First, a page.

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Saturday, June 24, 2006

Koizumi legacy — Japan's crown or millstone?

Staff writer

Junichiro Koizumi is a very different breed of prime minister — he delivers clear messages, takes the initiative and is accessible to the media.

News photo
Prime Minister Junichiro Koizumi beams as his postal privatization bills are passed by the Lower House on Oct. 11. The bills were enacted three days later, when they cleared the Upper House.

Whatever his ambitions, some political observers say his moving into the top government spot in April 2001 was not an accident, it was a call to make history.

At that time, Japan desperately needed a reformist as the old guard had made no headway in breaking the country of its economic doldrums.

Public discontent had risen and support for the ruling Liberal Democratic Party was dwindling when Koizumi took office.

Koizumi has made cracks in the political structure, in which pork-barrel politicians catered to farmers and certain industries in return for votes, the observers said.

"You can't deny that Koizumi transformed society," said Ikuo Kume, a professor of politics and economics at Waseda University. "It was epoch-making."

Koizumi championed privatization as key to reforming government. He first targeted highway construction, a prime example of lavish public works spending.

LDP lawmakers used to work hard to secure large shares of the national budget for big-ticket projects, causing the deficit to swell.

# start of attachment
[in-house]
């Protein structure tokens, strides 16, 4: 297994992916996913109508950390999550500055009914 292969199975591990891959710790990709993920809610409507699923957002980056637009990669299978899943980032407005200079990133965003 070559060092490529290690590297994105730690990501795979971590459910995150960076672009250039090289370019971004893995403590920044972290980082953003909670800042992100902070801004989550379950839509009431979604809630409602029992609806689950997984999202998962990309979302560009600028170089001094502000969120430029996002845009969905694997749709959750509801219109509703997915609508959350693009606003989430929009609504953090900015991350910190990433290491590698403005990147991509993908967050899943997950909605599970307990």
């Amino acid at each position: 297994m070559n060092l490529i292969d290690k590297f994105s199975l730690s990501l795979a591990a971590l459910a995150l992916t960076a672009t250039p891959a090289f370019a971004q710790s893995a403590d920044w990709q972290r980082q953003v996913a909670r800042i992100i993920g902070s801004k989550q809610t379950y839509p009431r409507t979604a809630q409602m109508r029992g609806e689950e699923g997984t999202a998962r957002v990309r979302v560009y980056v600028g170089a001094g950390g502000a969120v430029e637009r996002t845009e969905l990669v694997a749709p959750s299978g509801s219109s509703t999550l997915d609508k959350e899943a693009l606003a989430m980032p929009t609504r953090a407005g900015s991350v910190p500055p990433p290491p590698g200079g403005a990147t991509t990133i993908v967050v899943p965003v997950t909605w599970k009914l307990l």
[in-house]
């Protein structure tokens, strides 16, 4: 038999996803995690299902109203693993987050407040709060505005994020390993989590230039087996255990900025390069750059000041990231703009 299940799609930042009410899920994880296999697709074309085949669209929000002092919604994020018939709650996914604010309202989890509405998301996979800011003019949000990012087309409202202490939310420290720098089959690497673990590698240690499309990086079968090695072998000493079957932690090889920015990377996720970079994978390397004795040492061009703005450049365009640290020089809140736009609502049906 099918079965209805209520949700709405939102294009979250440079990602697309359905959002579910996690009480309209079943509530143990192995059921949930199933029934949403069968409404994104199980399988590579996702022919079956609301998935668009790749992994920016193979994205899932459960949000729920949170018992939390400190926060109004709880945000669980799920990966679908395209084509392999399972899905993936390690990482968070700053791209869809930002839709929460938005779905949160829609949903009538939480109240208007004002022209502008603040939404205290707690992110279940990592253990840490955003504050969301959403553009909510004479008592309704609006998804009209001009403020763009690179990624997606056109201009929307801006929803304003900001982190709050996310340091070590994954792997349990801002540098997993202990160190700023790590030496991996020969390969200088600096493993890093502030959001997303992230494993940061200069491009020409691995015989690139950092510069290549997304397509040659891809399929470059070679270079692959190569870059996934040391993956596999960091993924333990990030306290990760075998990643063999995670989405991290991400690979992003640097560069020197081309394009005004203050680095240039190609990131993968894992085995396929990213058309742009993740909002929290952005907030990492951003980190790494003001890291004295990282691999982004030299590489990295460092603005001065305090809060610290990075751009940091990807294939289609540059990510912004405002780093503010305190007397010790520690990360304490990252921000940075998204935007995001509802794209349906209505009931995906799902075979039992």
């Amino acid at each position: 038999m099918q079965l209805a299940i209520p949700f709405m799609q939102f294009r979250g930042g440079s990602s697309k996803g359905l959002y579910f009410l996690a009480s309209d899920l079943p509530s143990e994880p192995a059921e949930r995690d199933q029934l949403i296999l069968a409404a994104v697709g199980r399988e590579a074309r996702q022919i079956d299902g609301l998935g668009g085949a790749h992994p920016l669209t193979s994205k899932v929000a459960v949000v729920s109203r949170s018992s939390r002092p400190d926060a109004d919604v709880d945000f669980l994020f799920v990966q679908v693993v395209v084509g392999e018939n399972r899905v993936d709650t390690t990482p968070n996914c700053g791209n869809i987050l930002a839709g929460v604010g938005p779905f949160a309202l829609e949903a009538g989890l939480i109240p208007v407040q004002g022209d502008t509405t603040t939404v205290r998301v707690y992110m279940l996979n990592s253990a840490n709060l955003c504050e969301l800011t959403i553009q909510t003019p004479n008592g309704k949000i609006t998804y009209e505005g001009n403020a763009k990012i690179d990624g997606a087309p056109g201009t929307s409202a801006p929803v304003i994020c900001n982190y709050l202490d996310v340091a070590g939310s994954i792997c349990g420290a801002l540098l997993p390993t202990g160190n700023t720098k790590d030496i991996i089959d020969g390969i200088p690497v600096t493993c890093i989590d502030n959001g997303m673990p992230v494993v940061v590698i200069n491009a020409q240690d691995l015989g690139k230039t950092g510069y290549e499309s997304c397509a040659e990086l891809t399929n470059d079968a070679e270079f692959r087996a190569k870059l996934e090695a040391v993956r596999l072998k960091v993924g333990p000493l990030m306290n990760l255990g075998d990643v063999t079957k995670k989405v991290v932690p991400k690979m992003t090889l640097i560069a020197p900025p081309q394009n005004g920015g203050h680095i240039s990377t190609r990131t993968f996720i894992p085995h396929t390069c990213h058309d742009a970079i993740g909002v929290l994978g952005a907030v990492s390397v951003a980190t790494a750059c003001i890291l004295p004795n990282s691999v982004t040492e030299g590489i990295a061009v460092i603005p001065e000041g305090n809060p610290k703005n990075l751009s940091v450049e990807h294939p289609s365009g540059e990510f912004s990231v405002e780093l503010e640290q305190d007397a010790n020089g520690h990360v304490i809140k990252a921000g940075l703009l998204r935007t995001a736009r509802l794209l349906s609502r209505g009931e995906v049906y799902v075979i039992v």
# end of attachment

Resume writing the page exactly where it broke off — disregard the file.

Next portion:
Based on a 2003 plan, Koizumi privatized Japan Highway Public Corp. and three other public expressway operators, splitting them into six firms last October to break cemented ties between road construction firms, bureaucrats and politicians.

Privatizing the mammoth postal system was Koizumi's major reform goal.

Currently at Japan Post, postmasters nationwide guarantee their employees vote for the LDP old guard, while the government's Fiscal Investment and Loan Program, known as "zaito," channels postal savings funds into public works projects through government bond purchases.

To push his postal privatization bills through the Diet, Koizumi kicked out the kingpins in his party who opposed him and then beat most of them in the September 2005 Lower House election by fielding "assassin" candidates in their electoral districts.

The LDP won a huge majority in the election and the privatization bills were passed in October.

"By eliminating the old regime, Koizumi boosted the leadership of the (office of the) prime minister and stopped them from controlling decisions," Kume said.

Indeed, the LDP under Koizumi has rated high in polls because he continues to say he will "knock down" the old guard.

"The LDP selected him as party president because it could not remain the ruling party without his help," said Kazuaki Tanaka, a professor of politics at Takushoku University. "Thanks to Koizumi, the LDP was revived."

Assessment of reform

As his term as LDP president draws to a close in September, however, critics say the results of Koizumi's reform drive are not yet as clear as his slogans: "No reform, no growth" and "Structural reforms with no sacred cows."

Koizumi has left too many of the country's problems unresolved and that will be a huge burden on his successor, they said.